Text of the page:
The first time I saw this book, was at Anubha’s place and I immediately started reading the summary on the back cover. The amount of enthusiasm with which I’d picked up the book was inversely proportional to what I understood after reading the summary, because frankly I knew nothing about Chanakya. Why only Chanakya? I hardly know/ remember anything about Indian history. That too, of 2300 years ago, when India was called Bharat. I mean, really, who wants to know how was life back then?
Certainly, historical fiction was one genre I hadn’t tried my hands on, ever. So, I was really skeptical about registering myself in the ‘Book Review Program’ at BlogAdda.com. I’d almost made up my mind against doing so, as I thought, I wouldn’t understand anything and therefore, won’t be able to do justice to my review about the book. That’s when Manish Ahuja said, “It’s the author’s job to make you understand what is the book about. Yours, is just to read”. I couldn’t agree more to what he had to say, whereas I still wasn’t sure if I could pull it off. Somehow I convinced myself, registered and I’m so glad I did. The author, Ashwin Sanghi, did what a good author is supposed to.
Chanakya’s Chant is one of those intuitive and awe-inspiring novels I have read so far. The book runs parallel in two plots: one which was set 2300 years ago, the story of Chanakya and his protégé Chandragupta; and the other which is about modern India, the story of Gangasagar Mishra and his protégé Chandni Gupta. While the first story is a fiction revolving around an actual person, Chanakya, who manipulates people with his ruthless strategies; it is the story of Gangasagar Mishra what makes the book, that it is. It is how, the author has weaved the story of Gangasagar Mishra in the modern day India will make you fall in love with the book even more, and rightfully so, because we relate to the circumstances and the characters better. Though Gangasagar Mishra did the same thing as Chanakya, which was manipulating people to reach his ultimate goal, there was a huge difference in the way he did it. The circumstances were different, so were their ways to tackle the obstacles and get things done their way. How was Chanakya’s strategy different from Gangasagar Mishra is for you to find out. Not giving away any spoilers.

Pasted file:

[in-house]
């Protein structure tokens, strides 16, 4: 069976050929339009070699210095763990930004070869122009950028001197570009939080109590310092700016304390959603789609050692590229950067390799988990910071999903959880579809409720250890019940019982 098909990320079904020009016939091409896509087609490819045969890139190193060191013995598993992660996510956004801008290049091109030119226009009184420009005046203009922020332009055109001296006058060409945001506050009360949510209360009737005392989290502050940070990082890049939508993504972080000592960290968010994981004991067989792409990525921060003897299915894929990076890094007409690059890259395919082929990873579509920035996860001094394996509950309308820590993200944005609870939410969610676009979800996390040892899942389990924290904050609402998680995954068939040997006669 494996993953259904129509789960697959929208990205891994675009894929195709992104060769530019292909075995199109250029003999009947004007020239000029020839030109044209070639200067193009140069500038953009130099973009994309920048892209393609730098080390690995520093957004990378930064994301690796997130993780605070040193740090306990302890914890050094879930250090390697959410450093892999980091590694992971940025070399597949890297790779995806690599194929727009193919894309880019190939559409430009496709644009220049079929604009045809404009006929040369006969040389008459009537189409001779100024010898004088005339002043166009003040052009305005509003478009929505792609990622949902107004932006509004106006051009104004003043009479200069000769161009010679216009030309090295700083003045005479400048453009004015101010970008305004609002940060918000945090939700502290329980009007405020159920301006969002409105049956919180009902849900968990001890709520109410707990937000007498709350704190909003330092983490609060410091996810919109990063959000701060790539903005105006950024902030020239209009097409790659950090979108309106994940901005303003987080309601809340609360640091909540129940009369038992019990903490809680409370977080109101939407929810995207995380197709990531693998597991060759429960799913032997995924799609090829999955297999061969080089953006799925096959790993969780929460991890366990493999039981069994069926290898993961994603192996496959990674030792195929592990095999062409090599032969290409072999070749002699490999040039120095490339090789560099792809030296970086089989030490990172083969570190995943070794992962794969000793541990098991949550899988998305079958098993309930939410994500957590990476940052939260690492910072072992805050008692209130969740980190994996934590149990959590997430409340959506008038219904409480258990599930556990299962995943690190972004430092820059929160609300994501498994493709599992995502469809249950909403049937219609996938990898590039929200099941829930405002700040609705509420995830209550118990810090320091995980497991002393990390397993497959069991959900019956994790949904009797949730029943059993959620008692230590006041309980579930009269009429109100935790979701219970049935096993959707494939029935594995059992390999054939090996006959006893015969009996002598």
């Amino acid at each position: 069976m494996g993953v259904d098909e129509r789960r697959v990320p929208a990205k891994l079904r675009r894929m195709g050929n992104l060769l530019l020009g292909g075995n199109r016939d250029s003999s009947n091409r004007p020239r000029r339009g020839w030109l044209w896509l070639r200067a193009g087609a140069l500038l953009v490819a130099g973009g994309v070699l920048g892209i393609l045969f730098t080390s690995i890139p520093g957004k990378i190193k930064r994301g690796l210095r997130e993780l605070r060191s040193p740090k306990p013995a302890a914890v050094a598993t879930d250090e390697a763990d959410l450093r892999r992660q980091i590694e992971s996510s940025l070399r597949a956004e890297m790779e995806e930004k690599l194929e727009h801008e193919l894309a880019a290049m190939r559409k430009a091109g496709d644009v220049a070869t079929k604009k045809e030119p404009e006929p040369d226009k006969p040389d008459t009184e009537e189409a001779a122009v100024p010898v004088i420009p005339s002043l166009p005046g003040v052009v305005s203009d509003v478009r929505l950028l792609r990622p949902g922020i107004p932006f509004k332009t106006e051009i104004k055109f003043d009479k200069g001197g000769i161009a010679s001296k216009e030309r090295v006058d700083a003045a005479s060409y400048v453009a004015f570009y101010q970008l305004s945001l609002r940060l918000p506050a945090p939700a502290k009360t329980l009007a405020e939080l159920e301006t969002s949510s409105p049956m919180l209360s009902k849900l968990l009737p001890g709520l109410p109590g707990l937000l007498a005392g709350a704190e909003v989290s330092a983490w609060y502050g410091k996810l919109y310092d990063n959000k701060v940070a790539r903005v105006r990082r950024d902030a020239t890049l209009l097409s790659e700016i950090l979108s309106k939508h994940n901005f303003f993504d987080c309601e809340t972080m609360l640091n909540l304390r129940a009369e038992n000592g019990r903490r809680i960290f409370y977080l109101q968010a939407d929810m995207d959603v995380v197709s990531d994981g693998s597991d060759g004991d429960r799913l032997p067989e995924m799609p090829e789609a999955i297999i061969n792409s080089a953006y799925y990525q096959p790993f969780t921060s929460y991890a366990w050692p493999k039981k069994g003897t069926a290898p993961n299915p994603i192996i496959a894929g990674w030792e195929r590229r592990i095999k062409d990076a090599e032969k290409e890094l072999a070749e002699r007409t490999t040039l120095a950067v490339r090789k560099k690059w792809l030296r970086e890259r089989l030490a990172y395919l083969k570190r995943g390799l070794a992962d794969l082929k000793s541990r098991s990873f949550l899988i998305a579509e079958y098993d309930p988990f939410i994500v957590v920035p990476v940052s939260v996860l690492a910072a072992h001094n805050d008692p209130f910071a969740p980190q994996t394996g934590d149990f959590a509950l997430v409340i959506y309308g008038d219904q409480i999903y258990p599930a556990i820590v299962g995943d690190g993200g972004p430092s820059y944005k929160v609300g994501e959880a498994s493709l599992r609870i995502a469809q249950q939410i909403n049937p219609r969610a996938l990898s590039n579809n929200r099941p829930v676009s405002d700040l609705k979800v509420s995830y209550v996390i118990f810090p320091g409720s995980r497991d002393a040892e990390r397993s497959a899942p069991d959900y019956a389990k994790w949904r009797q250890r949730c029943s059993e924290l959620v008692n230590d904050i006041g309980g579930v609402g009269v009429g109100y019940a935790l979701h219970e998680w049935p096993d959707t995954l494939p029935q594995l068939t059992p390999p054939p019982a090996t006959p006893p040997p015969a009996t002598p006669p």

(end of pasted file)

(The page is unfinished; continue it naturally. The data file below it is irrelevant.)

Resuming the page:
Talking about the writing style of the author, as mentioned earlier, the story runs parallel in two plots which (I think) has it’s pros and cons. While this style helped to understand both the stories and the similarities in ’em better, it also made it very easy to get lost and confused in the midst of so many characters. Speaking from experience, I myself lost track of the story at one point in the middle of the book, and I had to go back to the end of the previous chapter of the same plot to connect the dots. I wouldn’t actually call this a con, because it eventually depends upon the reader and his/ her concentration and dedication towards the book. So yeah, if you think you would like to read this book just for passing time, refrain. Otherwise, it’s a must read. It will definitely keep you hooked from start till the end.
I remember, when I was just 100 odd pages into the book, I was so impressed by the author, his immense knowledge, his way of depicting a brilliant story, that it is, I instantly decided on reading ‘The Rozabal Line‘, the author’s first book. Can’t wait to read and probably write a review too. I cannot stop recommending this book to all the people I know. The book is definitely going as one of my favorites on my shelf in Shelfari.
For all those who are still not sure about giving this book a try or not, watch this YouTube video which would give a clear view of the book’s theme.
Feel free to share your views about the book.
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